Double jeopardy clause prevents murder conviction

There are certain rights that the police, prosecutors and members of the criminal justice system must respect. For example, police must typically get a warrant if they wish to search a person's home. The Fifth Amendment also creates an important right: double jeopardy. Though many people in Edwardsville may not hear the term "double jeopardy" all that often, it protects someone from being convicted of the same crime more than once.

For one out-of-state man, the double jeopardy clause means that his recent conviction for attempted first-degree murder and first-degree murder had to be set aside. The reason? He had previously been acquitted of reckless handling of a firearm in the same incident.

It seems that after a fatal shooting outside of a Virginia nightclub, the man had been arrested and charged with the misdemeanor reckless handling of a firearm, accused of firing multiple shots into a parked car. When he was tried, however, there was insufficient evidence to show that he was the shooter and he was acquitted.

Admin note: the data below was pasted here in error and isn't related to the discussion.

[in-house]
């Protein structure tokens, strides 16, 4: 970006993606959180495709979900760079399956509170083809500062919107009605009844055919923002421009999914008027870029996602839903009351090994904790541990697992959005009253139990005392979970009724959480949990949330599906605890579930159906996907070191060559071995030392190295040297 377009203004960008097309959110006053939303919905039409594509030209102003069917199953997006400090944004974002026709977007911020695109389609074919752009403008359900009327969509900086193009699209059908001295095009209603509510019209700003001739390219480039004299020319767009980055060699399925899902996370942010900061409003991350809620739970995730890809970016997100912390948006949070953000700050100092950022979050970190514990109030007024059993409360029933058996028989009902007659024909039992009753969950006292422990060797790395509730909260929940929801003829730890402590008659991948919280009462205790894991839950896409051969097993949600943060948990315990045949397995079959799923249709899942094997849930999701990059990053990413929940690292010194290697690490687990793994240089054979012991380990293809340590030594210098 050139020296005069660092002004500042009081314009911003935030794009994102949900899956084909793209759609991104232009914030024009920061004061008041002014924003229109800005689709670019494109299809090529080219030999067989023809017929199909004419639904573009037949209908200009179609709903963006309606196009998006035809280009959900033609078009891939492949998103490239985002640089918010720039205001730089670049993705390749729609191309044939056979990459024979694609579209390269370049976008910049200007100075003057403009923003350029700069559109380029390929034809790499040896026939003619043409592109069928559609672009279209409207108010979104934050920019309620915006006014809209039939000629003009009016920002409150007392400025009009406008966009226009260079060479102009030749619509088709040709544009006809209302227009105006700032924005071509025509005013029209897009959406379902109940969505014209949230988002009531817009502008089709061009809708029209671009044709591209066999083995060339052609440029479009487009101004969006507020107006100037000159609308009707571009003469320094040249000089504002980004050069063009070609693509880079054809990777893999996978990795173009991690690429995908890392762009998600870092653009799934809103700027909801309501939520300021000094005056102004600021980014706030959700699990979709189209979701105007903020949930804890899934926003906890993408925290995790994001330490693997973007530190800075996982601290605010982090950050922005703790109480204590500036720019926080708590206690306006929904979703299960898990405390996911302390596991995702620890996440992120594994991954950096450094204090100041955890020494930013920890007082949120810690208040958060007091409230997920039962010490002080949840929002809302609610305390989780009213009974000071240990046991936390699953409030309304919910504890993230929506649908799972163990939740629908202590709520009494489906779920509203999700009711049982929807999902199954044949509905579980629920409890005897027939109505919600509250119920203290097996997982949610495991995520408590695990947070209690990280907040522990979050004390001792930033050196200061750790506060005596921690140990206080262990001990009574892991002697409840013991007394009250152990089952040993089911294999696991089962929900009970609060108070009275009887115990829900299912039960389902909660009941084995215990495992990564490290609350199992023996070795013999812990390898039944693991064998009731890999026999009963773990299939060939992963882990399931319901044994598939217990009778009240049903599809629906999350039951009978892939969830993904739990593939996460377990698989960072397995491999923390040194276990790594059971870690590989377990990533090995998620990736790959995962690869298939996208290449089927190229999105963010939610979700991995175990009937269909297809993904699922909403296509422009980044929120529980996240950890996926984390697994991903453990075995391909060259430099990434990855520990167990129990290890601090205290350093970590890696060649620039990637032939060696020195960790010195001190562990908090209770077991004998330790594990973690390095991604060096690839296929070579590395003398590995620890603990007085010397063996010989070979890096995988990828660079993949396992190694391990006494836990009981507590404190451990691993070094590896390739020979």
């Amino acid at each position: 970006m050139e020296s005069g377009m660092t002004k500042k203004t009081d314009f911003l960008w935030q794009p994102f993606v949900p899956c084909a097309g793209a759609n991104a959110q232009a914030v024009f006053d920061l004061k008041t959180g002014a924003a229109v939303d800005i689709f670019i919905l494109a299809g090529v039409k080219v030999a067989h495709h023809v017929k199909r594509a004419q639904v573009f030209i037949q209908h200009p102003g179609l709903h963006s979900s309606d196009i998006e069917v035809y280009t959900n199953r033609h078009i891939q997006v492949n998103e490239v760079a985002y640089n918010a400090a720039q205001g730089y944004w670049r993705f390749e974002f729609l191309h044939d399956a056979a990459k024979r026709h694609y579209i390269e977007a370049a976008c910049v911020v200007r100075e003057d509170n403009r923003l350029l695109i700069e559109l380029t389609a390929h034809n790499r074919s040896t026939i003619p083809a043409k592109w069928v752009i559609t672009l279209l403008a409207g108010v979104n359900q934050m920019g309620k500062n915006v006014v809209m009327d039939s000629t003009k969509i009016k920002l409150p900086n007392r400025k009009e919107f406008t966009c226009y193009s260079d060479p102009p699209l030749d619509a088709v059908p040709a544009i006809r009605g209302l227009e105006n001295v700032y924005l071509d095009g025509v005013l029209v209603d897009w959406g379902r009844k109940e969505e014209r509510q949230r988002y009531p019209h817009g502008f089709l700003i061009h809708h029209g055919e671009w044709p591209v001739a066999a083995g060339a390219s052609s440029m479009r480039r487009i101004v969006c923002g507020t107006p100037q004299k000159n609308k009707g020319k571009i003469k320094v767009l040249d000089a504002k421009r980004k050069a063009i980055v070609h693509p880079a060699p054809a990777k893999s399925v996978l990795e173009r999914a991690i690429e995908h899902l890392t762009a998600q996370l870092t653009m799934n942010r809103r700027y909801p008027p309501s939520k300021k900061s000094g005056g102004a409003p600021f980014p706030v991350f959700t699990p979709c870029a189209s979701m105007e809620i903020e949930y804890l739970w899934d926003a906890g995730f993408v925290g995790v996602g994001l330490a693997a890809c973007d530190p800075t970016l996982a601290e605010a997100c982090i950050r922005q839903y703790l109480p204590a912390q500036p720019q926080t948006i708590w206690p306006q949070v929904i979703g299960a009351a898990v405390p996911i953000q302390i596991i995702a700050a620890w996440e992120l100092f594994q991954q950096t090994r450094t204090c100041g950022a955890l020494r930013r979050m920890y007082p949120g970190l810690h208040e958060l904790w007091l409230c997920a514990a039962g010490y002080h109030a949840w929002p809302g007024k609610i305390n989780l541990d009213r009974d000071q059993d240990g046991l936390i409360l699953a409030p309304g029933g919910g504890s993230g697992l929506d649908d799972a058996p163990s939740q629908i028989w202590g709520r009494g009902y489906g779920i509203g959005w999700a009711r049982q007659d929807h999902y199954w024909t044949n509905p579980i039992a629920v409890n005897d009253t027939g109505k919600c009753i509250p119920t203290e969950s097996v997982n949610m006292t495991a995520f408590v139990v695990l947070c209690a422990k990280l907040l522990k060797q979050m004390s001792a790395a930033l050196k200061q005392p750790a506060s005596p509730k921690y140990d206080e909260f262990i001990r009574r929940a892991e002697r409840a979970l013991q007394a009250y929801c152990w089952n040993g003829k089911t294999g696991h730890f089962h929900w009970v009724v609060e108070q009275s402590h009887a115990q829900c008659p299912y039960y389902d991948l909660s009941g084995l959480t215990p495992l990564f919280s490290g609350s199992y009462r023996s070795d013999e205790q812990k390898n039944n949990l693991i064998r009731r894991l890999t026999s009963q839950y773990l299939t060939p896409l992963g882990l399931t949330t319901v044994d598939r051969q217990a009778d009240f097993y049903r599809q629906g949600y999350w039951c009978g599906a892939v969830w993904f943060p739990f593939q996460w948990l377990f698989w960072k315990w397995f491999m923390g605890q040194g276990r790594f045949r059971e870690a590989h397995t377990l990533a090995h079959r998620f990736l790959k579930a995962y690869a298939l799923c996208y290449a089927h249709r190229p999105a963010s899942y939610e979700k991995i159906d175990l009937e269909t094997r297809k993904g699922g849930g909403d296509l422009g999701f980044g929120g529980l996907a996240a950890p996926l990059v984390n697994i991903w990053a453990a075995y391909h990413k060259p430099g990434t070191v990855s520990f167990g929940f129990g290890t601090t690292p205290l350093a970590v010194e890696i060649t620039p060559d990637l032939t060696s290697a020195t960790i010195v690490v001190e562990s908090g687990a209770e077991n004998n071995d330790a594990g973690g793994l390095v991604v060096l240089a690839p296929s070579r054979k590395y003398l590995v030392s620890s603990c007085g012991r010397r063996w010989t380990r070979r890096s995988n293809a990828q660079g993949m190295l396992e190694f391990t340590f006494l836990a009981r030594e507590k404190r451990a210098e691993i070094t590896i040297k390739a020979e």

Prosecutors obviously thought they could later file a murder charge after they found more evidence, which they appear to have done. The problem, however, is that because he had been acquitted on lack of evidence that he was the shooter, the prosecutor could not then convict him if murder. When he was convicted, he and his criminal defense attorney appealed and a court of appeals set aside his guilty verdict.

Although some people may question this rule, it is an important protection that forms the cornerstone of our criminal justice system.

Source: The Associated Press, "Appeals court reverses Surry murder conviction," Feb. 25, 2014

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